In our last profile of Alaska national parks, we featured four of Alaska’s most stunning natural settings.
Now, for any other state, four national parks would be good and plenty. But you’re forgetting this is Alaska we’re talking about. Alaska simply has the most natural beauty of any place in America. Indeed, Alaska’s national parks are so numerous that we had to split our profile of them into 2 blog posts!
If you’re lucky enough to experience one of the many summer jobs in Alaska, make sure you visit all of these breathtaking national parks.
Kenai Fjords National Park
Get in touch with your inner Fjord enthusiast by visiting the breathtaking Kenai Fjords National Park. Named for the narrow glacier-carved inlets that gouge their way into Alaska’s southern coastline, Kenai Fjords is home to some of the largest ice fields in the United States.
Kobuk Valley National Park
When you think of Alaskan terrain, desolate sand dunes are probably some of the last things that come to mind. But in Kobuk Valley National park, this is exactly what you’ll find. While Kobuk Valley is home to over 400,000 Caribou and scores of other wildlife, it is also the least visited national park in all of America due to its remote location.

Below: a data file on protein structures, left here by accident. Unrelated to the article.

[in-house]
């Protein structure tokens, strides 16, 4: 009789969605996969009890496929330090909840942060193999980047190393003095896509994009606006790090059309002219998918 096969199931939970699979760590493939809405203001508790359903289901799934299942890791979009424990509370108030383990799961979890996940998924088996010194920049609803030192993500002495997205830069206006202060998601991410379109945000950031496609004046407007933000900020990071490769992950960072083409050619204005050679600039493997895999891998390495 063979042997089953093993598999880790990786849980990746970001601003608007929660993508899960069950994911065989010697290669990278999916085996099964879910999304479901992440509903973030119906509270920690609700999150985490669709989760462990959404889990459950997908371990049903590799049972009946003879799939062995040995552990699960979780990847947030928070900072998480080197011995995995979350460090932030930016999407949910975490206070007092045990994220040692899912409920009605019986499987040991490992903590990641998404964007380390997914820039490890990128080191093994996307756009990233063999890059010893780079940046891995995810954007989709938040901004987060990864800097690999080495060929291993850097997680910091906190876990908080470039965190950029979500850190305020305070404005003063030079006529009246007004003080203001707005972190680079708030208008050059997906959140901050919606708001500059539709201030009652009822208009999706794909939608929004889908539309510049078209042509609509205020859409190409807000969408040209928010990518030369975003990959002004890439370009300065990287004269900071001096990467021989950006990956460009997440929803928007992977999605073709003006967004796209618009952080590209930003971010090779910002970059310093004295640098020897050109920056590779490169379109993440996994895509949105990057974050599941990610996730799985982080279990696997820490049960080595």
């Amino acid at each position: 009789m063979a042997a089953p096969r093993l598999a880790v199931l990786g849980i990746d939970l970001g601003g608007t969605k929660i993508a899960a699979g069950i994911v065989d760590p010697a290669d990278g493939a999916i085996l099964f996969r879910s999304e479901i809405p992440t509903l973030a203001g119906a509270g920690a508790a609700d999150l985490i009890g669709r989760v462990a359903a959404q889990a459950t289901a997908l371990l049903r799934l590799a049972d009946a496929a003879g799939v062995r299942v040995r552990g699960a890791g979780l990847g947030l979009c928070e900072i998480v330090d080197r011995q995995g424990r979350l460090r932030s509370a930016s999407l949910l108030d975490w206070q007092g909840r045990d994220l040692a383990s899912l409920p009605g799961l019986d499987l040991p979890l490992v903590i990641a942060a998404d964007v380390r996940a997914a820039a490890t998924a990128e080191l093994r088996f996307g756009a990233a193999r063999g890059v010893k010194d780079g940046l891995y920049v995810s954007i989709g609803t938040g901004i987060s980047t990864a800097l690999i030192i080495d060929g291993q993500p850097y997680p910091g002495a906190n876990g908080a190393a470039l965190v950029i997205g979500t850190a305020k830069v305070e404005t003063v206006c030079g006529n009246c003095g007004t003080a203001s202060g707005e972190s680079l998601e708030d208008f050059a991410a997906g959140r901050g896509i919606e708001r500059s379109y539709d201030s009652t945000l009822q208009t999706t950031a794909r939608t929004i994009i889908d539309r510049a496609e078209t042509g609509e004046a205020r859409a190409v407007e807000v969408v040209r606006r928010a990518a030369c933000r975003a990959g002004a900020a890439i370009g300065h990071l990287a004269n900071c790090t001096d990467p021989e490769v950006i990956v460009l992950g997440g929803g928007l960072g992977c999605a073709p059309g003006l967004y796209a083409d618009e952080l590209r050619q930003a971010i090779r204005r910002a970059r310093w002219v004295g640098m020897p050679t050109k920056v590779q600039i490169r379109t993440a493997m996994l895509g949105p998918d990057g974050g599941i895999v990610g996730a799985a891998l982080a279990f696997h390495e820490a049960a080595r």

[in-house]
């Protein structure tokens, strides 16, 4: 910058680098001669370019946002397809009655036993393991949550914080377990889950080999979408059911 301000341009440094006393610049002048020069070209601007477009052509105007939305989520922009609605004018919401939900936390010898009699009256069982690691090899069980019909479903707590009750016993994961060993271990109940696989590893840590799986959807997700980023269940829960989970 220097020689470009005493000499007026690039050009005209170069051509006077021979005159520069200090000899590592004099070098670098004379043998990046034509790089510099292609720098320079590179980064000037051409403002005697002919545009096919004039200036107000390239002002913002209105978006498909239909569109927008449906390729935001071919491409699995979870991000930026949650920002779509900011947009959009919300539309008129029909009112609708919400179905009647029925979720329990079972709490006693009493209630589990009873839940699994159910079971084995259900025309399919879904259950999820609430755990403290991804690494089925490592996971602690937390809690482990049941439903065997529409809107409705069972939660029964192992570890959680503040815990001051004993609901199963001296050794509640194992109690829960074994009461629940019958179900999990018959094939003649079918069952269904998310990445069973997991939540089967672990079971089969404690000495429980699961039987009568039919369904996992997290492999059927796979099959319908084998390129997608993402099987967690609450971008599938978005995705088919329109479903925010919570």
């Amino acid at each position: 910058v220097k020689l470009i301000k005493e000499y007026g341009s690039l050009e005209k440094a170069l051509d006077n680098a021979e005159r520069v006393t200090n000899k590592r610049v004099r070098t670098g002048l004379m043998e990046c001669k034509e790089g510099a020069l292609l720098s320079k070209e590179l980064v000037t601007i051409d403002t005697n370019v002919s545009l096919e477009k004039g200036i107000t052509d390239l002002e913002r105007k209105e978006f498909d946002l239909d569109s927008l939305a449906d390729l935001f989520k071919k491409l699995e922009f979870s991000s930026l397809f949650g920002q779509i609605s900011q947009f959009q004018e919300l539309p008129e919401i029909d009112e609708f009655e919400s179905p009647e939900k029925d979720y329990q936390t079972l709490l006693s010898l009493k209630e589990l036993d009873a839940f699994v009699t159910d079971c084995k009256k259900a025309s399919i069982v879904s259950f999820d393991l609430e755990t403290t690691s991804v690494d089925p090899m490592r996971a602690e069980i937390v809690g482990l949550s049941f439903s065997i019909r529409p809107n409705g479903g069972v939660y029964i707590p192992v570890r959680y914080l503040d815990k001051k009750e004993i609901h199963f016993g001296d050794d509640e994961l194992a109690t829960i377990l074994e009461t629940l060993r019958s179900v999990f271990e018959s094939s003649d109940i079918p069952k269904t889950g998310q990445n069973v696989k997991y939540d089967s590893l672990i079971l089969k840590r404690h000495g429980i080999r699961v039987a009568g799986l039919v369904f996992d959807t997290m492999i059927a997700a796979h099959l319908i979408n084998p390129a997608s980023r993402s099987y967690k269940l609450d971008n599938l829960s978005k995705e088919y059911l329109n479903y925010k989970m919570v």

Lake Clark National Park
Located at the convergence of three separate mountain ranges, Lake Clark National Park is home to an extremely diverse array of natural habitats. From rainforests to volcanoes, each corner of the park has a different feel to it.
Wrangell-St. Elias National Park
Last (but certainly not least) we have Wrangell-St. Elias, the largest national park in all of America. It is so big, in fact, that the state of Maryland could easily fit inside the park’s confines—twice. Indeed, if immense scale is something you’re into, Wrangell-St. Elias won’t disappoint; it’s also home to the second largest mountain in America!